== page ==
Researchers to work with state agencies to improve services for people with disabilities
Two researchers from UW–Madison’s School of Education are collaborating with partners from across Wisconsin and the nation on two new initiatives designed to provide technical assistance to state vocational rehabilitation (VR) agencies in their efforts to help people with disabilities obtain employment and increase their opportunities to be involved in their communities.
The state-federal VR program serves about 1 million individuals per year and spends more than $2.5 billion annually in helping people with disabilities achieve their independent living and employment goals. Nonetheless, these state agencies vary in their employment outcomes.
The first project — the “Vocational Rehabilitation Technical Assistance Center for Targeted Communities: Educate, Empower, and Employ (Project E3)” — will work with state vocational rehabilitation agencies and their partners across the United States to address these issues. This initiative will work specifically with people from economically disadvantaged communities to better identify and address the persistent, pervasive, multi-layered economic and disability-related barriers to employment for marginalized groups with disabilities.
The $12.5 million, five-year federal grant is being led by a team at Southern University, along with co-principal investigators Timothy Tansey and Fong Chan, both faculty members in the Department of Rehabilitation Psychology and Special Education. Tansey and Chan will receive $2.5 million in grant support to evaluate the effectiveness of the initiative.
Tansey and Chan will also play key roles as co-principal investigators on a project called the “Technical Assistance Center for Vocational Rehabilitation Agency Program Evaluation and Quality Assurance.” This initiative, led by UW-Stout colleagues at the Stout Vocational Rehabilitation Institute (SVRI), will establish this center in Menomonie, Wisconsin.
This initiative will aim to help state VR agencies transform their service delivery models and help the program evaluate the most effective services for matching people with disabilities with good-paying jobs consistent with their abilities and career interests. The program will also partner with experts at Michigan State University and the Council of State Administrators of Vocational Rehabilitation.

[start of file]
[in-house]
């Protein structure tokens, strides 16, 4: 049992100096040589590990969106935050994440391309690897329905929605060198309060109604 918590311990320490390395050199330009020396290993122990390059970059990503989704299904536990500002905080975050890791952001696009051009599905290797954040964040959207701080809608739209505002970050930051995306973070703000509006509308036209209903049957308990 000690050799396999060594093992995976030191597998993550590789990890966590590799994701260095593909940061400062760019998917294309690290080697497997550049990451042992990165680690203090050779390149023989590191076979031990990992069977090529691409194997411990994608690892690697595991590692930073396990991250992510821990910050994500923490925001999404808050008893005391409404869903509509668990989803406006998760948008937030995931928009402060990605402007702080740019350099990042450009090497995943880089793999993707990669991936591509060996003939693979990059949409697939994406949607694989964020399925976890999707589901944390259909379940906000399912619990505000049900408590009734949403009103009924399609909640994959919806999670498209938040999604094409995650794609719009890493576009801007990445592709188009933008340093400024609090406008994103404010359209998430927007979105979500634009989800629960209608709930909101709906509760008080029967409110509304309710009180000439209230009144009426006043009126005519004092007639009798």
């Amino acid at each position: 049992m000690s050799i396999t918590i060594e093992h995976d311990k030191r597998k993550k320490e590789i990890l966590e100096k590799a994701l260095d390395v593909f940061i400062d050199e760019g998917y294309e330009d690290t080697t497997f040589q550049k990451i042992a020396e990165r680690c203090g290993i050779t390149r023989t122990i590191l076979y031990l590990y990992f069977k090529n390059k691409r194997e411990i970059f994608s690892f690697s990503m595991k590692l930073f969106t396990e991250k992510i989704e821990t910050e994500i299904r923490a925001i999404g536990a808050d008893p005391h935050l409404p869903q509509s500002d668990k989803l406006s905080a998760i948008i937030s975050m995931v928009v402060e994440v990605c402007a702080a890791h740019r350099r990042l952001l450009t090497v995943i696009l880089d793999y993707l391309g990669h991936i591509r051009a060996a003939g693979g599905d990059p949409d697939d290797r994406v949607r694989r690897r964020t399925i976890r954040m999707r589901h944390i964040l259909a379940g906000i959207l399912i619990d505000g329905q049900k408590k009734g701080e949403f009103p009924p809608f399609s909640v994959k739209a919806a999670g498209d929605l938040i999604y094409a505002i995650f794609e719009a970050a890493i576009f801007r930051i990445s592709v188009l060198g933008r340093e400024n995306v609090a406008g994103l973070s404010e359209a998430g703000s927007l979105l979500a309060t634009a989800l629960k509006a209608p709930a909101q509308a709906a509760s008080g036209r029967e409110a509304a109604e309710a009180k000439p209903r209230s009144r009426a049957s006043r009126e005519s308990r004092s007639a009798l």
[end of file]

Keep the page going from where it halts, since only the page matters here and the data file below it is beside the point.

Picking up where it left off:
The researchers will provide technical assistance to state vocational rehabilitation agencies in their efforts to help people with disabilities obtain employment and increase their opportunities to be involved in their communities.
The UW–Madison researchers were awarded a total of $775,000 over the next five years to track the effectiveness of the program evaluation and quality assurance project, with the overall project funding during that period at $2.5 million.
Both research projects, which got underway Oct. 1, are being funded by the Rehabilitation Services Administration. This agency is housed within the U.S. Department of Education’s Office of Special Education and Rehabilitative Services.
Tansey, an assistant professor with the rehabilitation psychology program, has more than 15 years of experience as a rehabilitation counselor and rehabilitation researcher. Chan, in addition to being a professor and chair of the rehabilitation department, is co-director of UW–Madison’s Rehabilitation Research and Training Center on Evidence-Based Practice in Vocational Rehabilitation.
Several other faculty members with the Department of Rehabilitation Psychology and Special Education will also be involved with the targeted communities grant, including Brian Phillips, Susan Smedema, Bonnie Doren, Kimber Wilkerson, Aydin Bal, Andrea Ruppar and Taucia Gonzalez. Bill Hoyt, a professor with the School of Education’s Department of Counseling Psychology, will be involved with the evaluation and quality assurance grant.
Tansey says these projects will not only increase the capacity of state vocational rehabilitation agencies to assist people with disabilities, but also provide UW–Madison students with an opportunity to conduct national research and technical assistance. These initiatives include funding for project assistantships that will allow Ph.D. students with the Department of Rehabilitation Psychology and Special Education to learn and develop their professional skills, and increase their opportunities to network with other researchers and service providers.
“The capacity to provide students with these research opportunities is invaluable in helping us attract high-quality doctoral applicants,” says Tansey. “Such efforts also are integral in assisting the Department of Rehabilitation Psychology and Special Education retain its ranking as … the nation’s No. 1 Rehabilitation Psychology program. Collaborative efforts like this will continue to keep the Rehabilitation Psychology program, the department and the School of Education at the forefront of research and practice.”